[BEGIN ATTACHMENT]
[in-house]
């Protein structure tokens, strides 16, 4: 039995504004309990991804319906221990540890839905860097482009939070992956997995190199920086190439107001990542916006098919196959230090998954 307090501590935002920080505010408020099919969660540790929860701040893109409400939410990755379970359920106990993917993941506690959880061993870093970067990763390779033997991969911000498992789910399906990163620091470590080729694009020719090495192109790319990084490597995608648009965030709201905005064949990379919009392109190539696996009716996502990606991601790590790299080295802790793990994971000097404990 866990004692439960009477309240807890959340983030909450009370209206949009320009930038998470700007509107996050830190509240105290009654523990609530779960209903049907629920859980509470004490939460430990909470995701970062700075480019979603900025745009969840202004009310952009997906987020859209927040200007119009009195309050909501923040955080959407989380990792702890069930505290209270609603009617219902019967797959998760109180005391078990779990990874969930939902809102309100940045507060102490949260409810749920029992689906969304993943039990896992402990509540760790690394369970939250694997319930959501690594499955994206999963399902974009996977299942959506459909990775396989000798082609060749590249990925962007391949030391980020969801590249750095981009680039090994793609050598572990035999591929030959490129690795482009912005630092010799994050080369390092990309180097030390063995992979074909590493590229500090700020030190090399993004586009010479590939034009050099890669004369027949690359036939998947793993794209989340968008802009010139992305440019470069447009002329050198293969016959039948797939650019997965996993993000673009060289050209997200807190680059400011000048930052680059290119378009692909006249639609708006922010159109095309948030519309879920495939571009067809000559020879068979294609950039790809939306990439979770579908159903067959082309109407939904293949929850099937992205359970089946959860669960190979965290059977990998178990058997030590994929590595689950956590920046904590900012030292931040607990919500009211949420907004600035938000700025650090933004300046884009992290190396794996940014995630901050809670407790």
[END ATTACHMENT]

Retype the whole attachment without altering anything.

[in-house]
């Protein structure tokens, strides 16, 4: 039995504004309990991804319906221990540890839905860097482009939070992956997995190199920086190439107001990542916006098919196959230090998954 307090501590935002920080505010408020099919969660540790929860701040893109409400939410990755379970359920106990993917993941506690959880061993870093970067990763390779033997991969911000498992789910399906990163620091470590080729694009020719090495192109790319990084490597995608648009965030709201905005064949990379919009392109190539696996009716996502990606991601790590790299080295802790793990994971000097404990 866990004692439960009477309240807890959340983030909450009370209206949009320009930038998470700007509107996050830190509240105290009654523990609530779960209903049907629920859980509470004490939460430990909470995701970062700075480019979603900025745009969840202004009310952009997906987020859209927040200007119009009195309050909501923040955080959407989380990792702890069930505290209270609603009617219902019967797959998760109180005391078990779990990874969930939902809102309100940045507060102490949260409810749920029992689906969304993943039990896992402990509540760790690394369970939250694997319930959501690594499955994206999963399902974009996977299942959506459909990775396989000798082609060749590249990925962007391949030391980020969801590249750095981009680039090994793609050598572990035999591929030959490129690795482009912005630092010799994050080369390092990309180097030390063995992979074909590493590229500090700020030190090399993004586009010479590939034009050099890669004369027949690359036939998947793993794209989340968008802009010139992305440019470069447009002329050198293969016959039948797939650019997965996993993000673009060289050209997200807190680059400011000048930052680059290119378009692909006249639609708006922010159109095309948030519309879920495939571009067809000559020879068979294609950039790809939306990439979770579908159903067959082309109407939904293949929850099937992205359970089946959860669960190979965290059977990998178990058997030590994929590595689950956590920046904590900012030292931040607990919500009211949420907004600035938000700025650090933004300046884009992290190396794996940014995630901050809670407790």